A parent’s guide to regulating children’s screen time

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Nearly two years into the pandemic, parents and children alike are still finding it difficult to navigate the current digitally fueled world. اضافة اعلان

Even with the rollback of safety protocols and restrictions, the impacts of the lockdown-imposed distance learning and hybrid learning models were not forgotten. And given the models’ necessity to ensure students had access to education, screen time for school children soared.

During lockdown and curfew, parents also relaxed screen time restrictions beyond school to give their frustrated — and often restless — children an outlet and keep them entertained and somewhat engaged.

However, according to child development experts, excessive screen time is proving to have disastrous effects on children; including obesity, sleep problems, deterioration of communication skills, delayed speech, shorter attention span, screen addiction, extreme boredom, adopting maladaptive behaviors and coping mechanisms, and having unrealistic demands.

According to a study done at the University of Jordan, most children spend more than the recommended screen time, and many parents allow exposure to screens before bedtime and during mealtime without supervision or limitations.

The study also found that 70 percent of children owned handheld electronic devices, and almost half of them play violent video games and imitate what they see in those games. In addition, 47 percent of babies under the age of 2 are exposed to screens.

So the questions now are: how much screen time is too much, and how soon is exposure to screens considered too soon?

According to the American Academy of Pediatrics, children under two should have no screen time, while children aged 2–12 should be allowed only an hour a day and two hours a day for teens and adults.

However, limiting children’s screen time seems to be a constant battle in most households, with parents unable to regulate their child’s screen time and eventually giving in and letting their child do as they please.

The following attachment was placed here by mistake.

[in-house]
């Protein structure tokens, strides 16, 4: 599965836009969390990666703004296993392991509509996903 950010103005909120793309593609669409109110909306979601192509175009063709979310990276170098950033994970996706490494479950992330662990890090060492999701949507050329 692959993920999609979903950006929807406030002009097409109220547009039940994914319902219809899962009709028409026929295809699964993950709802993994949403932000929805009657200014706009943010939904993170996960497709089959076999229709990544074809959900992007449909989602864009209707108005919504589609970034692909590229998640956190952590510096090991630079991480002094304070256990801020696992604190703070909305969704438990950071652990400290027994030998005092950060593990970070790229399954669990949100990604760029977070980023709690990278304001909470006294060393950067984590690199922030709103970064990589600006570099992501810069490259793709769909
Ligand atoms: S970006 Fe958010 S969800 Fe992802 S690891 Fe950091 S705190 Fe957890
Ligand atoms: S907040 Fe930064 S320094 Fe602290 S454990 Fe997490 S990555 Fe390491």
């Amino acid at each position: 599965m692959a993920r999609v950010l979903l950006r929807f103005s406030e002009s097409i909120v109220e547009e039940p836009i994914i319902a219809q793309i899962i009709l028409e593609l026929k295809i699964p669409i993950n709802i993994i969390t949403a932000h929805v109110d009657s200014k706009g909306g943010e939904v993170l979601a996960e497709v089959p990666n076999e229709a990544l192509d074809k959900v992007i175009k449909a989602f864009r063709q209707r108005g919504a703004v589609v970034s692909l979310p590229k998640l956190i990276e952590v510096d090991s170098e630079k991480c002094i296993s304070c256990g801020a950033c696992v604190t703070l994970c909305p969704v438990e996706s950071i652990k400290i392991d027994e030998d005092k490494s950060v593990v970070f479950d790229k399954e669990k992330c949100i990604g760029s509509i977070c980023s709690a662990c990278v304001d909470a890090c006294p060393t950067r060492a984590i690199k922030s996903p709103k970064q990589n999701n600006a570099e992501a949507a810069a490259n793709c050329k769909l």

Yet, not regulating screen time will only put your children at risk of developing health and developmental problems.

Below is a guide to helping your child regulate their screen exposure:

Be their role model for screen use

Remember that children are like sponges, and they will absorb everything you model around them, including the time you spend in front of a screen. So, as irresistible as the draws of technology are, when you check your phone every other minute, binge watch your favorite shows, and engage in distracted walking (walking while looking at your device), keep in mind that children will emulate these habits.

Beyond mimicking your actions, your child might even start competing for your attention when they feel that you are too distracted by your devices. One study reported that nearly half of parents have their interactions with their children disrupted by technology three or more times a day.

When addressing your children about the importance of regulating screen time and the risks involved, you must be up-to-date with the latest games, apps, and trends on social media platforms so you can have a convincing argument for your tech-savvy child.

Make it a family affair

When setting rules for screen time as a family — and to ensure that everyone is on board with expectations — allowing your child to feel like they are self-regulating their own screen use will make them a lot less likely to balk at limits you place. Your approach to setting limits must be tailored to each child, as what works for one might not work for the other.

Take into account that each child has their own personality and needs. So the conversation to be had with your 8-year-old gamer son will differ from the one you have with your 11-year-old TikTok obsessed daughter.

Try to be involved with their tech experiences from a young age, even if it means having to sit through seemingly endless Fortnite games or scrolling through TikTok together. This will allow you to supervise the content they are accessing and guide them through the proper use of tech while bonding through this shared experience.